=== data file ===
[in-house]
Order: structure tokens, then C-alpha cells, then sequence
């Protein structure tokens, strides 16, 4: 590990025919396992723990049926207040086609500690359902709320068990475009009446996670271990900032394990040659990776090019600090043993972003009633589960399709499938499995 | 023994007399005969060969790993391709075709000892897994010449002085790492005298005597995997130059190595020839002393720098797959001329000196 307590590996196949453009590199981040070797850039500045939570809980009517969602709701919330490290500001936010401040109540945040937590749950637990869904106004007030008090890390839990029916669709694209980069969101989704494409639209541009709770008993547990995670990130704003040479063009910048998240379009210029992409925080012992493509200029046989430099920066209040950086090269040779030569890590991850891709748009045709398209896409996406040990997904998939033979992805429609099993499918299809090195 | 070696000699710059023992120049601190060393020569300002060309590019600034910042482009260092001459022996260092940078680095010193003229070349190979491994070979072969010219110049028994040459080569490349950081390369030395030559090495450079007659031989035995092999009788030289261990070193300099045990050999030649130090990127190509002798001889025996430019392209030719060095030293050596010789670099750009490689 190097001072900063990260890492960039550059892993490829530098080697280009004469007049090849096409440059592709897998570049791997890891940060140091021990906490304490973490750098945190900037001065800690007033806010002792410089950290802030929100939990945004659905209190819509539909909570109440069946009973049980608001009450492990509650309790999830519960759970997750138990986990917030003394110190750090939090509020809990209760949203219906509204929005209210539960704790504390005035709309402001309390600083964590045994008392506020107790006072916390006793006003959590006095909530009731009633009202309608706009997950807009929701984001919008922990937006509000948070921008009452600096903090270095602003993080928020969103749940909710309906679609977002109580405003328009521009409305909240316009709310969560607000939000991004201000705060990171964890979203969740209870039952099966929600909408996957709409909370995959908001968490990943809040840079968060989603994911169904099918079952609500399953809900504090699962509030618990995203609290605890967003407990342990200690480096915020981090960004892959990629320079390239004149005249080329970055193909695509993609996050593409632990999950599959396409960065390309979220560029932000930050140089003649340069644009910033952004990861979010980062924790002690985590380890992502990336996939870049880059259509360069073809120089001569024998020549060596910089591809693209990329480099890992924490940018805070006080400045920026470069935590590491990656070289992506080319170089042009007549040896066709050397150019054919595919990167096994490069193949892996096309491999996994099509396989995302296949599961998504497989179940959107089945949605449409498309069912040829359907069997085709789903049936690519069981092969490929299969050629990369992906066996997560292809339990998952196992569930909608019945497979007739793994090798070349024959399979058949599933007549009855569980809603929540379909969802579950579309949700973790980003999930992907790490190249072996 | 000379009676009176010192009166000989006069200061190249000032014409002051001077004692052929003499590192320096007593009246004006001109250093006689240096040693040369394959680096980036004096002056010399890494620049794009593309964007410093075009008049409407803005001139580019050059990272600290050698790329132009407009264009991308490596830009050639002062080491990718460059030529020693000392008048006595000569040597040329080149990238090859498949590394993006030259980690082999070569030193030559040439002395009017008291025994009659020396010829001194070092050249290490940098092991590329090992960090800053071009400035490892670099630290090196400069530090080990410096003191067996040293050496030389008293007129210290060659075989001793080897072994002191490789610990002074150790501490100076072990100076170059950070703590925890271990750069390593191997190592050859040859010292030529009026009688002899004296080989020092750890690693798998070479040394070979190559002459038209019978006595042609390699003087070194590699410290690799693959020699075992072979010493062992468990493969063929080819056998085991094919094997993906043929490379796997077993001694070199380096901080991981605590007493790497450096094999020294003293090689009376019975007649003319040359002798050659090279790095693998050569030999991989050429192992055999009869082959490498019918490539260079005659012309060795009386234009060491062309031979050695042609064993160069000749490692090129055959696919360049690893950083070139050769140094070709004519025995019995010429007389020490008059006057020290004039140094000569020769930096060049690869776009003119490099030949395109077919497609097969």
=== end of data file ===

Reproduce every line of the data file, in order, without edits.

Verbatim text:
[in-house]
Order: structure tokens, then C-alpha cells, then sequence
């Protein structure tokens, strides 16, 4: 590990025919396992723990049926207040086609500690359902709320068990475009009446996670271990900032394990040659990776090019600090043993972003009633589960399709499938499995 | 023994007399005969060969790993391709075709000892897994010449002085790492005298005597995997130059190595020839002393720098797959001329000196 307590590996196949453009590199981040070797850039500045939570809980009517969602709701919330490290500001936010401040109540945040937590749950637990869904106004007030008090890390839990029916669709694209980069969101989704494409639209541009709770008993547990995670990130704003040479063009910048998240379009210029992409925080012992493509200029046989430099920066209040950086090269040779030569890590991850891709748009045709398209896409996406040990997904998939033979992805429609099993499918299809090195 | 070696000699710059023992120049601190060393020569300002060309590019600034910042482009260092001459022996260092940078680095010193003229070349190979491994070979072969010219110049028994040459080569490349950081390369030395030559090495450079007659031989035995092999009788030289261990070193300099045990050999030649130090990127190509002798001889025996430019392209030719060095030293050596010789670099750009490689 190097001072900063990260890492960039550059892993490829530098080697280009004469007049090849096409440059592709897998570049791997890891940060140091021990906490304490973490750098945190900037001065800690007033806010002792410089950290802030929100939990945004659905209190819509539909909570109440069946009973049980608001009450492990509650309790999830519960759970997750138990986990917030003394110190750090939090509020809990209760949203219906509204929005209210539960704790504390005035709309402001309390600083964590045994008392506020107790006072916390006793006003959590006095909530009731009633009202309608706009997950807009929701984001919008922990937006509000948070921008009452600096903090270095602003993080928020969103749940909710309906679609977002109580405003328009521009409305909240316009709310969560607000939000991004201000705060990171964890979203969740209870039952099966929600909408996957709409909370995959908001968490990943809040840079968060989603994911169904099918079952609500399953809900504090699962509030618990995203609290605890967003407990342990200690480096915020981090960004892959990629320079390239004149005249080329970055193909695509993609996050593409632990999950599959396409960065390309979220560029932000930050140089003649340069644009910033952004990861979010980062924790002690985590380890992502990336996939870049880059259509360069073809120089001569024998020549060596910089591809693209990329480099890992924490940018805070006080400045920026470069935590590491990656070289992506080319170089042009007549040896066709050397150019054919595919990167096994490069193949892996096309491999996994099509396989995302296949599961998504497989179940959107089945949605449409498309069912040829359907069997085709789903049936690519069981092969490929299969050629990369992906066996997560292809339990998952196992569930909608019945497979007739793994090798070349024959399979058949599933007549009855569980809603929540379909969802579950579309949700973790980003999930992907790490190249072996 | 000379009676009176010192009166000989006069200061190249000032014409002051001077004692052929003499590192320096007593009246004006001109250093006689240096040693040369394959680096980036004096002056010399890494620049794009593309964007410093075009008049409407803005001139580019050059990272600290050698790329132009407009264009991308490596830009050639002062080491990718460059030529020693000392008048006595000569040597040329080149990238090859498949590394993006030259980690082999070569030193030559040439002395009017008291025994009659020396010829001194070092050249290490940098092991590329090992960090800053071009400035490892670099630290090196400069530090080990410096003191067996040293050496030389008293007129210290060659075989001793080897072994002191490789610990002074150790501490100076072990100076170059950070703590925890271990750069390593191997190592050859040859010292030529009026009688002899004296080989020092750890690693798998070479040394070979190559002459038209019978006595042609390699003087070194590699410290690799693959020699075992072979010493062992468990493969063929080819056998085991094919094997993906043929490379796997077993001694070199380096901080991981605590007493790497450096094999020294003293090689009376019975007649003319040359002798050659090279790095693998050569030999991989050429192992055999009869082959490498019918490539260079005659012309060795009386234009060491062309031979050695042609064993160069000749490692090129055959696919360049690893950083070139050769140094070709004519025995019995010429007389020490008059006057020290004039140094000569020769930096060049690869776009003119490099030949395109077919497609097969």